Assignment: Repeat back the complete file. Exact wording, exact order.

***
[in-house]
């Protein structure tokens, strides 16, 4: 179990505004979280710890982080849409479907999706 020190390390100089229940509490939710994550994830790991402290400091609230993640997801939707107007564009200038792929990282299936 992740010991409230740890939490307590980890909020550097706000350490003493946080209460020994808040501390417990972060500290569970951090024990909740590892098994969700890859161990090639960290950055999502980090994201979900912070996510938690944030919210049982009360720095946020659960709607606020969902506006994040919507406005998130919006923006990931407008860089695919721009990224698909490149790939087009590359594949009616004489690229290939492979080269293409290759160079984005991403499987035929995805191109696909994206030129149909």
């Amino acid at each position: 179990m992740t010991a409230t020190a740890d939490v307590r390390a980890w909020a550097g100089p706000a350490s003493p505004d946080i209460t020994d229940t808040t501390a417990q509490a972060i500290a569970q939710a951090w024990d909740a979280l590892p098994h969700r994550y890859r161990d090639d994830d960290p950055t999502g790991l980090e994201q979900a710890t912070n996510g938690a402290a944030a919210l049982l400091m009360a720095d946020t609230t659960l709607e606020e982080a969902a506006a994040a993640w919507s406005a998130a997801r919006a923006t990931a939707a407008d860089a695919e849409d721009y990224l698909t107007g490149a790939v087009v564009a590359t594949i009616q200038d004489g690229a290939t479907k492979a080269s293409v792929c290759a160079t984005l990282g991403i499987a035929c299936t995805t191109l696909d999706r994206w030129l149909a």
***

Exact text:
[in-house]
């Protein structure tokens, strides 16, 4: 179990505004979280710890982080849409479907999706 020190390390100089229940509490939710994550994830790991402290400091609230993640997801939707107007564009200038792929990282299936 992740010991409230740890939490307590980890909020550097706000350490003493946080209460020994808040501390417990972060500290569970951090024990909740590892098994969700890859161990090639960290950055999502980090994201979900912070996510938690944030919210049982009360720095946020659960709607606020969902506006994040919507406005998130919006923006990931407008860089695919721009990224698909490149790939087009590359594949009616004489690229290939492979080269293409290759160079984005991403499987035929995805191109696909994206030129149909």
């Amino acid at each position: 179990m992740t010991a409230t020190a740890d939490v307590r390390a980890w909020a550097g100089p706000a350490s003493p505004d946080i209460t020994d229940t808040t501390a417990q509490a972060i500290a569970q939710a951090w024990d909740a979280l590892p098994h969700r994550y890859r161990d090639d994830d960290p950055t999502g790991l980090e994201q979900a710890t912070n996510g938690a402290a944030a919210l049982l400091m009360a720095d946020t609230t659960l709607e606020e982080a969902a506006a994040a993640w919507s406005a998130a997801r919006a923006t990931a939707a407008d860089a695919e849409d721009y990224l698909t107007g490149a790939v087009v564009a590359t594949i009616q200038d004489g690229a290939t479907k492979a080269s293409v792929c290759a160079t984005l990282g991403i499987a035929c299936t995805t191109l696909d999706r994206w030129l149909a």